Honda is bringing adventure bike style down to a size we have never seen before. Brand new for 2021, the Honda ADV150 takes traditional scooter styling to a new level, but is it actually off-road capable?
The new ADV150 is powered by a liquid cooled, 149cc four stroke engine, and has an automatic belt drive transmission. Although it is an all new scooter, it uses the same engine you can find in Honda’s PCX150 scooter (the city-going model) which has been around as a global model since 2011.
A slight issue
Sticking with the classic scooter theme I threw a leg over the Honda ADV150 with basically no gear (besides a helmet), and that turned out to be a pretty big mistake. Unfortunately while recording the review, I hit some water, then some gravel, and covered the front brake a tad too much while trying to turn around, and ended up dumping the bike.
I was totally unhurt, but I the front-left turn signal was a casualty of the spill. Some super glue took care of that, and after I went home to retrieve my leathers, I was ready to restart the review.
As one commenter said on the video below: “Good lesson given on wearing the right protection.” That is definitely true.
Every time I hop on a scooter, I’m instantly reminded of how easy they are to ride. The ADV150 weighs just 298 pounds wet and ready to ride, and has a decently low seat height of 31.3 inches. It should be relatively easy for most riders to flat foot the ADV150, which is great since I believe this scooter will be many buyer’s first two wheeled machine, so it should give new riders lots of confidence.
It has plenty of power to keep up with traffic — I topped the ADV150 out at 67 mph — but is not too fast or complicated to the point where it will scare new riders away. There’s no gears to shift, you just twist and go.
Is the Honda ADV150 a practical option?
Usability and utility is why you’re going to buy this scooter. The underseat storage is massive. I was able to fit my open-face helmet under the seat with lots of room to spare. I was also able to shove my backpack under the seat full of cameras, a hoodie, my lunchbox, and a few other odds and ends. There is also a small storage cubby below the handlebars which was perfect for holding my phone, wallet, and the bike’s smart key fob.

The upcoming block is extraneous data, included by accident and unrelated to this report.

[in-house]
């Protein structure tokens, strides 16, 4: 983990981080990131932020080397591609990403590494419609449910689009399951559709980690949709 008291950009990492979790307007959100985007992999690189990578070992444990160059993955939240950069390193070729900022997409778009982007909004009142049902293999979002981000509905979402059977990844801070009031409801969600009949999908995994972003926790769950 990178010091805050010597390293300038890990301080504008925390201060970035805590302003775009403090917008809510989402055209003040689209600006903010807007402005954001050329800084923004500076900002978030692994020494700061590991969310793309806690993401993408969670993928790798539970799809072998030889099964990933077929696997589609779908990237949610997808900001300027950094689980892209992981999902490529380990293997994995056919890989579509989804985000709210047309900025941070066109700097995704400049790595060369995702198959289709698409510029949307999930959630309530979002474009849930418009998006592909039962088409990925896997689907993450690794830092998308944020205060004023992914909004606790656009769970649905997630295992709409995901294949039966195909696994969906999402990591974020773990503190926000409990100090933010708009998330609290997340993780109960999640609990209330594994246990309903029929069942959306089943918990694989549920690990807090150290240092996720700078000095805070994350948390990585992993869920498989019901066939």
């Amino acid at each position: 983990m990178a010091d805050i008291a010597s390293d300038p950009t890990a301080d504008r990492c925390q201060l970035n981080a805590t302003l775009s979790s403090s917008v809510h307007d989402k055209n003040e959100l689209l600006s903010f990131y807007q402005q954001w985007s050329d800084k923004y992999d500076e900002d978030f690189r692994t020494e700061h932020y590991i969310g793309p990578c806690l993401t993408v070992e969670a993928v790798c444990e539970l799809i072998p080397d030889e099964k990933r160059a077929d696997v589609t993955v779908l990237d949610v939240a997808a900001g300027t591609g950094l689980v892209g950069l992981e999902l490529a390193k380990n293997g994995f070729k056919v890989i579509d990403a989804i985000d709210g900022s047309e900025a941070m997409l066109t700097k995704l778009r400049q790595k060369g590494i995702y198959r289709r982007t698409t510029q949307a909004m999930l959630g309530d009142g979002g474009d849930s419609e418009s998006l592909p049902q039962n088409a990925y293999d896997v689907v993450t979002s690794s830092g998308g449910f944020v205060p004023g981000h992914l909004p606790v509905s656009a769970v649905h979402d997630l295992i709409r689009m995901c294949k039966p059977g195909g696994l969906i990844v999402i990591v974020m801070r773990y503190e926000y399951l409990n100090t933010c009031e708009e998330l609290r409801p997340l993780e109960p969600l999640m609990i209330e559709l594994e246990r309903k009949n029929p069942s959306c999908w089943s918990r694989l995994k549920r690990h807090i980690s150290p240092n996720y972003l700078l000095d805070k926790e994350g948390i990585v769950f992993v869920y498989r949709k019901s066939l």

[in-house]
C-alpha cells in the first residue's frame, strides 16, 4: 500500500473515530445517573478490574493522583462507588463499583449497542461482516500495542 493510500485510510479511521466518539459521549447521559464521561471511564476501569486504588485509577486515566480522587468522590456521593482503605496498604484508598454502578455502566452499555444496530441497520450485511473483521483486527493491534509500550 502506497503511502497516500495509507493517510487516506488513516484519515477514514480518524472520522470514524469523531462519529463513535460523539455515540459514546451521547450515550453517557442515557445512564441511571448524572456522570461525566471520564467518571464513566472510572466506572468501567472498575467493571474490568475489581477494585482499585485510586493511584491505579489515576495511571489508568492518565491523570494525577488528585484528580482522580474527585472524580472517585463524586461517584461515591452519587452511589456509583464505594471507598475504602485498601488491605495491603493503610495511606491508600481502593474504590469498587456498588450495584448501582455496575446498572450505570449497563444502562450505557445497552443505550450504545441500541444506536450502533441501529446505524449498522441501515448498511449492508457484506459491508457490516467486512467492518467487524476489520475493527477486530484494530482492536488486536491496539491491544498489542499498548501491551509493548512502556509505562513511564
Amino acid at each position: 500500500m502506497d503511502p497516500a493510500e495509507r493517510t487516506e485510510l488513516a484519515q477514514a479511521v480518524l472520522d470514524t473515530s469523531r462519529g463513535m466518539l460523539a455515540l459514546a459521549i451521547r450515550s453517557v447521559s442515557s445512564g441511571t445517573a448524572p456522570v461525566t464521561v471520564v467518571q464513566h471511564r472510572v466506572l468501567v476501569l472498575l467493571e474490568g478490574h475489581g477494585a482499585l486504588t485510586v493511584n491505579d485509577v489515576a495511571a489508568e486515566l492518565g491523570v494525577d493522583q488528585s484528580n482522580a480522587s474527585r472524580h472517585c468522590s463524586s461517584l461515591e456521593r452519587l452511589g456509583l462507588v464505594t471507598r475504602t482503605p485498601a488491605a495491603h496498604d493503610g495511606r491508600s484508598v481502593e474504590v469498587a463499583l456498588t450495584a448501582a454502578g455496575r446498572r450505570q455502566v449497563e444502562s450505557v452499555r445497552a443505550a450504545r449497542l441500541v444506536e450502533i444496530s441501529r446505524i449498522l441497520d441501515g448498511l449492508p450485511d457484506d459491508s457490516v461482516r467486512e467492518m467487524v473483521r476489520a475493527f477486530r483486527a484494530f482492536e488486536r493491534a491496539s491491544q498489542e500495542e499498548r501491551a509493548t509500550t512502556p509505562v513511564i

This little Honda is super easy on fuel too. It has a 2.1 gallon tank, and I was averaging above 85mpg in my tesing. Given that most trips taken on the ADV150 will likely be limited to a couple of miles at a time, I think the range is outstanding.
The suspension is cool, and you’ll definitely get some questions about it from other riders when you fill up for gas. Up front, the ADV150 uses a 31mm telescopic fork, with a class leading 5.1 inches of suspension travel. In the rear you get twin Showa shocks with triple rate springs and remote piggyback reservoirs, giving you 4.7 inches of suspension travel. I did find a stretch of bumpy dirt road which was great for testing the suspension out. The ADV150 is no dirt bike, and I definitely bottomed out the suspension when trying to jump the thing, but the suspension is comfortable for a relaxing, slow ride down a dirt road.
Worth it over the PCX150?
Sure, the ADV150 comes nowhere close to the Africa Twin. The styling matches a little bit, but no surprise here, they are on polar opposite ends of the motorbike spectrum. I don’t think anybody actually believes that the ADV150 can really go on a full-fledged adventure, but I definitely had fun exploring Boulder on this machine knowing that it can venture off pavement once in a while. Is it worth $600 over the standard PCX150?
In my mind, yes, it is.
You are basically paying for a styling package that makes the machine look much younger and adventurous than its cousin, the PCX150, which is well worth it in my mind. I ride a motorcycle to have fun, and my bike needs to look like its ready for fun when I walk up to it, which the ADV150 does. All in all, the Honda ADV150 is a perfect little scooter for new riders living in close quarters. It’s easy to maneuver, park, can carry lots of cargo, is easy on fuel and the wallet (with an MSRP of $4,299), and that all makes for an amazing city combo. If I still lived in my native Philadelphia or downtown Boulder, I’d definitely be shopping for one of these.